dog food, and a rack of more than 220 outdoor videos, including Raging Boars, Panfish Power, and Corn Crazed White Tails.

Groves was replying to my observation that not many American fathers would willingly give their 16-year-old sons the truck keys along with permission to stay out until 4 a.m. “Shane’s a good kid,” Mike said. “He’s been hunting the dogs in competitions since he was nine. He’s never given me a reason not to trust him.”

This was after Shane, Vandardis, and I had loaded the mules but before we loaded the dogs and drove north into Michigan, where the night seemed to contract as it grew darker. We parked in what appeared to be a tractor lane on the east side of a place that Vandardis called the Miller’s Section. “Lots of coons here,” Shane said, shutting off the truck. “Let’s get the mules
unloaded. Then we’ll cut the dogs loose.”

It was no easier to unload the mules than it was to load them. If we pushed, they pulled. If we prodded, they balked. “Darn mules!” Shane yelled at one point. “You don’t change your attitudes, I’ll leave you back in the barn next time!”

The mules must have understood, because neither their attitudes nor their behavior changed.

In contrast, the dogs knew exactly what they were supposed to do, and they did it with hyperactive enthusiasm. There were two: Toby, a registered redbone, and Suzie, a black and tan. Both hit the ground running, noses to the earth, and disappeared into the woods.

“Now’s when the fun starts,” Shane told me.

“Yeah,” said Vandardis. “Listening to the dogs. It’s nice.”

The three of us moved away from the truck and sat on the ground. The mules cropped grass nearby. It was a moonless night, no lights anywhere around, and you could peer up into space. While I looked at stars and listened to the hooting of owls, Shane kept me informed about the dogs. He could tell what was happening by the sound of their voices. “They’re just casting now,” he
said. “Hear them? When they get on a track, they’ll let out a locate. The Toby dog will let go with a bawl, then roll it over into a hard chop.”

A bawl, he told me, was like a wail; a chop was a series of barks. “Suzie’s a good recreational dog,” he said, “but it’s Toby that will find the line. You wait and see. That Toby dog, he’s a registered night champion, through the United Kennel Club. He’s a world-class dog worth maybe $4,000, and he always takes the lead. Hear ‘im now? Hear the bawl? He’s on track. They’ll have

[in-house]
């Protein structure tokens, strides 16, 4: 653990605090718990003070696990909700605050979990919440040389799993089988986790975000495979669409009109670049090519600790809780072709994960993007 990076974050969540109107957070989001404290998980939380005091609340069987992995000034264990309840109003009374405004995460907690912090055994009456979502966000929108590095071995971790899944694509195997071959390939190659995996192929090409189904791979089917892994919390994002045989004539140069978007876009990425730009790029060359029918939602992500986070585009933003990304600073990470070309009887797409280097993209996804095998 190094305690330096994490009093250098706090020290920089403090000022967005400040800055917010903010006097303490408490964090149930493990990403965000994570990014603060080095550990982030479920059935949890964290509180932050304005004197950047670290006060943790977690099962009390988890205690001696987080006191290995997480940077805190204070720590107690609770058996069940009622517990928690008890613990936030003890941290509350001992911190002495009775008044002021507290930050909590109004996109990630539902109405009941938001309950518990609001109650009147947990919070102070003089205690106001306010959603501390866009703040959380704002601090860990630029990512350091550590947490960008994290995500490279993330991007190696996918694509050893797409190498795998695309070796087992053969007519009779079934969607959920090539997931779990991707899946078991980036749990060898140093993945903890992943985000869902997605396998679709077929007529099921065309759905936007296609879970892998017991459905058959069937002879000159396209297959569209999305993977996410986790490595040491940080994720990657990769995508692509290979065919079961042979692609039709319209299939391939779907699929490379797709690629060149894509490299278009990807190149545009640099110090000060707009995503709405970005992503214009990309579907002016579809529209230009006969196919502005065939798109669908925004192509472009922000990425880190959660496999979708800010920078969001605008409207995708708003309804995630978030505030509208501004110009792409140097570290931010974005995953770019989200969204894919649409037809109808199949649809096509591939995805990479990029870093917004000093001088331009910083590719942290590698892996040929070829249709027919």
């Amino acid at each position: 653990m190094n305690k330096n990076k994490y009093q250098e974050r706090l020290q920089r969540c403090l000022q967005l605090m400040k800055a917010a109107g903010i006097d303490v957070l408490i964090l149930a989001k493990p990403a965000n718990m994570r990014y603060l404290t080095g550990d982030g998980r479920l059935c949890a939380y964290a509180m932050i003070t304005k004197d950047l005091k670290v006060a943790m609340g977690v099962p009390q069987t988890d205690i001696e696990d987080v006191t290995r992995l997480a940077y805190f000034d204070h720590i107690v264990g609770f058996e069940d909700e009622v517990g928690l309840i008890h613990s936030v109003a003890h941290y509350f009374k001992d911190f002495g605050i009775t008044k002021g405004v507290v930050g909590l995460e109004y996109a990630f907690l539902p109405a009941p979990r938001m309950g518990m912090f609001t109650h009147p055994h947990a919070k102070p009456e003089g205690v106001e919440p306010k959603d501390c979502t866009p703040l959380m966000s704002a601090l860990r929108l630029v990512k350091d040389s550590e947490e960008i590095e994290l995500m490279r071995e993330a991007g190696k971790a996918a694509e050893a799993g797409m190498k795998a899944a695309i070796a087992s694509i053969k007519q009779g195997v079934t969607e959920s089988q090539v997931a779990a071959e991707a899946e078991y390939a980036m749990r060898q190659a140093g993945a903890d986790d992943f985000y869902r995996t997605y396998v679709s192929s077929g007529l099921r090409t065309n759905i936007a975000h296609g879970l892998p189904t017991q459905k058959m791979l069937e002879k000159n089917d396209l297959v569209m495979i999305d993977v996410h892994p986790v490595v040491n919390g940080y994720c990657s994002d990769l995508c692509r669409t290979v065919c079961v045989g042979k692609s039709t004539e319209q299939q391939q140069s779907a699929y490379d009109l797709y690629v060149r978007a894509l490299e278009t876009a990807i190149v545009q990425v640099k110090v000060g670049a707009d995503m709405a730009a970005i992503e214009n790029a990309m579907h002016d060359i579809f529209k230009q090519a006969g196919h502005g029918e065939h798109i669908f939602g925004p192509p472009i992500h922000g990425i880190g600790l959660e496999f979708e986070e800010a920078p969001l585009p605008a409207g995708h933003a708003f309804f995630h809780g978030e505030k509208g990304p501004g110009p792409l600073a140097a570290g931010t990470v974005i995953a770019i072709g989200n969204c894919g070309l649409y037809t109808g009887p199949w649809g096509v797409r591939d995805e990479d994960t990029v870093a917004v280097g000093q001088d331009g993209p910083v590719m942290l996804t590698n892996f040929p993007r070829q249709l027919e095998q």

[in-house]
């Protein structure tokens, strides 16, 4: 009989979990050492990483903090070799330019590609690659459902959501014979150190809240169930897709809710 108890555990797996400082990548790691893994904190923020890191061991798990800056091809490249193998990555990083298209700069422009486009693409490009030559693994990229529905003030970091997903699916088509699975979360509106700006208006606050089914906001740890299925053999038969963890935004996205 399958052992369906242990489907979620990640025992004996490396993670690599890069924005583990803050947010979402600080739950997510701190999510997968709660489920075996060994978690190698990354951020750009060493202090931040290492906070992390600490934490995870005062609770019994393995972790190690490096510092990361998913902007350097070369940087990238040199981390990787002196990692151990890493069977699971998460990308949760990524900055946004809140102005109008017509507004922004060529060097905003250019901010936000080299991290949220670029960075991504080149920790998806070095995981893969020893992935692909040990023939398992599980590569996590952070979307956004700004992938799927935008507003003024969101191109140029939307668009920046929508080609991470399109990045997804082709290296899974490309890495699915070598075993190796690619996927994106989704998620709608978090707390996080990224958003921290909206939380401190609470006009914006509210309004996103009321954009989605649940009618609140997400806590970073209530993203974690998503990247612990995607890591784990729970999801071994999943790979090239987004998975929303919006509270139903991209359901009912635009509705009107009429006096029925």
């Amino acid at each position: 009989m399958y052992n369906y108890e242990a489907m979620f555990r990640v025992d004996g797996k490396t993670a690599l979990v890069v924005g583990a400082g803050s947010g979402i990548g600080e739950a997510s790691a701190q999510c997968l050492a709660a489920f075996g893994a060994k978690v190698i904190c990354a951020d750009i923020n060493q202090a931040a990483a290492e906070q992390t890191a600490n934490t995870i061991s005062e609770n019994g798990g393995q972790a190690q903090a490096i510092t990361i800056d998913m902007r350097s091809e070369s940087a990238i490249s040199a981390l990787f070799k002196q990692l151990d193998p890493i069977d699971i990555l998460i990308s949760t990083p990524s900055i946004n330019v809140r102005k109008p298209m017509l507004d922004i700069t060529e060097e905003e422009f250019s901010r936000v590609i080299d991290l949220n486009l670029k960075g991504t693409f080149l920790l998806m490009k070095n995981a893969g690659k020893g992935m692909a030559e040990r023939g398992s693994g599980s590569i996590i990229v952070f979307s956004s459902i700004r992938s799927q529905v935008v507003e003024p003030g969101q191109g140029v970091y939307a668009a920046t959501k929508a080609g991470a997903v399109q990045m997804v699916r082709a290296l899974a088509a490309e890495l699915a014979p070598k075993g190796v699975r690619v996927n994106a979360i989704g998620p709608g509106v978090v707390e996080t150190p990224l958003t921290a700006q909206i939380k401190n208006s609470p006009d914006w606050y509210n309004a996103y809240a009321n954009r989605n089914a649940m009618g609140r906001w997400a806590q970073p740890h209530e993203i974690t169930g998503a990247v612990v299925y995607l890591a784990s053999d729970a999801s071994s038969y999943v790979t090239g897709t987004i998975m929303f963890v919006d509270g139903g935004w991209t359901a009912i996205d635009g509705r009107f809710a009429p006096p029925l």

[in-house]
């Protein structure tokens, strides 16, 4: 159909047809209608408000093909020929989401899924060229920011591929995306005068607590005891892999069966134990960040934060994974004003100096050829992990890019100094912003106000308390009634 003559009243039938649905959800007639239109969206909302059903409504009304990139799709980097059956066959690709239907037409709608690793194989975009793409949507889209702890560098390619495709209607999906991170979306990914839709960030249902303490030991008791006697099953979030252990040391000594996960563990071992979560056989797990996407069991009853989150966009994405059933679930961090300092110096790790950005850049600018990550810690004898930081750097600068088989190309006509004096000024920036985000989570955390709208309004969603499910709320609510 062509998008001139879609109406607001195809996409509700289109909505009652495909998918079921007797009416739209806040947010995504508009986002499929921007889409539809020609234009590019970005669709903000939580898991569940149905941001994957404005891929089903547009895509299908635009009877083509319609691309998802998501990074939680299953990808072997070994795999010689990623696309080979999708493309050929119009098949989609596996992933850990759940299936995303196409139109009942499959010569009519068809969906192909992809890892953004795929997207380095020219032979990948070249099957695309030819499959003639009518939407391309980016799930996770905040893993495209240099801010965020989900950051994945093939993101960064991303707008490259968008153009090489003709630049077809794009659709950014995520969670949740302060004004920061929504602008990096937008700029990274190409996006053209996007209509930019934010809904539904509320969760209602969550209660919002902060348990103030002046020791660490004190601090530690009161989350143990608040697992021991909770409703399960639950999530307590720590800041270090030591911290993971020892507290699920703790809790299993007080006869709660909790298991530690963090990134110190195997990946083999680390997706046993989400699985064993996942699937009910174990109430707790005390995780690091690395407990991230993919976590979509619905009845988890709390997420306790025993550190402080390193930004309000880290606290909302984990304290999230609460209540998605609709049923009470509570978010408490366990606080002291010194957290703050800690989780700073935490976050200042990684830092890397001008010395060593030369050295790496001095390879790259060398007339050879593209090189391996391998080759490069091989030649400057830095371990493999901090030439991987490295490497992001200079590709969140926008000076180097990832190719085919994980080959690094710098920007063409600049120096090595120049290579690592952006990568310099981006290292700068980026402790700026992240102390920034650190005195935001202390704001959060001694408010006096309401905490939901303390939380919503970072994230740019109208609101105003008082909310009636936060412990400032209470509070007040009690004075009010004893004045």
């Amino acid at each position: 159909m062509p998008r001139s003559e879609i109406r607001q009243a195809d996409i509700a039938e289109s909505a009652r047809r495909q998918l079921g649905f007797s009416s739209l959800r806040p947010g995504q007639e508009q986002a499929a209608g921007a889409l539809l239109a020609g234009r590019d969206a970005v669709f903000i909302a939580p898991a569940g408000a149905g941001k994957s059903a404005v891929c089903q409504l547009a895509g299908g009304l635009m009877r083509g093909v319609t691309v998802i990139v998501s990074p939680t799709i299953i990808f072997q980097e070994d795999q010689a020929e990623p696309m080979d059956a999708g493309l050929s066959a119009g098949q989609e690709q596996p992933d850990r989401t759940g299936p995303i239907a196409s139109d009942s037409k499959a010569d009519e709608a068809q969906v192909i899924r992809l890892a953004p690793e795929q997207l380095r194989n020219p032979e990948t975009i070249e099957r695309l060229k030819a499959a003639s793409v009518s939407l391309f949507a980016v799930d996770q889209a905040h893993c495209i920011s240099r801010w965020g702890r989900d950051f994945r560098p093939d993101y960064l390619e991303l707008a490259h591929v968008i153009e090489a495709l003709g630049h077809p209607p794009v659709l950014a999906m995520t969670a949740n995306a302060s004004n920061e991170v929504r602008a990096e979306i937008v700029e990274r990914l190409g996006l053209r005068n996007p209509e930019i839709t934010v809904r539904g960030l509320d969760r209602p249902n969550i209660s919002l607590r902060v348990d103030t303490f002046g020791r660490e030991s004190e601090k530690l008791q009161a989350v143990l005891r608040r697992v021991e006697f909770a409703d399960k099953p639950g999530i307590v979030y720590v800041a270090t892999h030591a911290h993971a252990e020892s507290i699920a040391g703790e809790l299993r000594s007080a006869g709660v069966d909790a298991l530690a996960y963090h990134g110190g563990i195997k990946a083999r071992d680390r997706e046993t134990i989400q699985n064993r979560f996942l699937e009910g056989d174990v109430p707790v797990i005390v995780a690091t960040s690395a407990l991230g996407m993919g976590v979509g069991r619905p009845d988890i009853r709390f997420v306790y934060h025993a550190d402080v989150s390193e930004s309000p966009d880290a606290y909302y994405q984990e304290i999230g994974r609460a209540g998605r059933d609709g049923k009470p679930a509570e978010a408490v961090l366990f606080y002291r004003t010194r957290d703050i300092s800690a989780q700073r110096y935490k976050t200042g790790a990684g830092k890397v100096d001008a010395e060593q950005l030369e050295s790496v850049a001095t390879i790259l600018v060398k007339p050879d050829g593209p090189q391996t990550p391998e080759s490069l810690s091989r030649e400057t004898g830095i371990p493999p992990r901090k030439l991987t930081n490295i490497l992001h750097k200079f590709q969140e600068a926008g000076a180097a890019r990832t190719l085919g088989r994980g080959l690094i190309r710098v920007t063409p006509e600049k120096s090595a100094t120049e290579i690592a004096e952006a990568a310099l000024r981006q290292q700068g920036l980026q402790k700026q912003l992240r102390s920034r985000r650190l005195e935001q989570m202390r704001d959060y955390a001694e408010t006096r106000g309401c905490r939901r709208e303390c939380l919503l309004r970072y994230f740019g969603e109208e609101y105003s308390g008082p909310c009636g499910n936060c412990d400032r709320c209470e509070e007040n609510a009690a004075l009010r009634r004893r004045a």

a coon treed soon.”

The two dogs did have distinctive voices. But I was more interested in the voices of Shane and Vandardis. I listened to them talk about kids at school and their teachers, then about the coming winter and what the ice fishing would be like. Mostly, though, they spoke of coon hunting and their favorite woods and events that made them laugh and some that didn’t, like the night a
good three-year-old walker dog, Ringo, crawled out of a swamp soaking wet, touched an electric fence, and was killed.

“That was a shame,” Vandardis said. “That Ringo dog was pretty good, too.”

“Yeah, a good dog,” Shane said, although the silence that remained seemed to add, But not as good as Toby.

“Hey, he’s got one treed!”

It was Toby, of course. The dog’s hard bark had become a distant howl that echoed through the woods. “Grab yourself a mule and let’s get over there before he tears the tree apart!”

Shane took off sprinting into the woods. Vandardis swung onto the largest mule, Tom, which left me alone with Sass, whose withers came roughly to my navel. I threw a leg over the animal and immediately fell off the other side. I tried again–and fell again. I heard Shane yell over his shoulder, “Behave, Sass!”

Sass wouldn’t behave. He had a nasty trick of faking one direction, quickly turning another, and then eyeing me with supreme contempt as I landed–thud–on the ground. When I finally did get mounted, the animal began to plod south, back toward Ohio. I wanted to go west, into the woods.

“Give him a whack!”

I’m not sure if it was Shane or Vandardis who was yelling advice, but I didn’t hesitate to take it. I whacked, and Sass ran with a vengeance–ran me deep into the woods, dodging trees that I couldn’t see, under branches that I saw too late, bouncing me along as something inside my diaphragm made a ludicrous ohoof-ohoof-ohoof noise that refused to
silence itself until a tree limb nearly decapitated me, then launched me butt-first to the ground.

“See the coon?”

Yes. I had dismounted at precisely the right time. In the high limbs of a tree, frozen in the beam of Vandardis’s light, were the golden eyes of a big raccoon. The animal didn’t appear frightened. Indeed, the gleam in its eyes suggested that it was another Sass, the evil mule’s soulmate.

“Good dog! Good Toby!” Shane was congratulating his night champion. He had no way of knowing it, but this, his favorite dog, would soon be killed by a car on a fast country highway under circumstances that would cause even Shane’s father to weep like a child.

But that was a month away.

“Told you this was a wild sport!” Shane was talking to me as I peered up into the bare trees and the midwestern night beyond.

I was looking for a jetliner that would inevitably fly over, thinking: “You people don’t know what you’re missing.”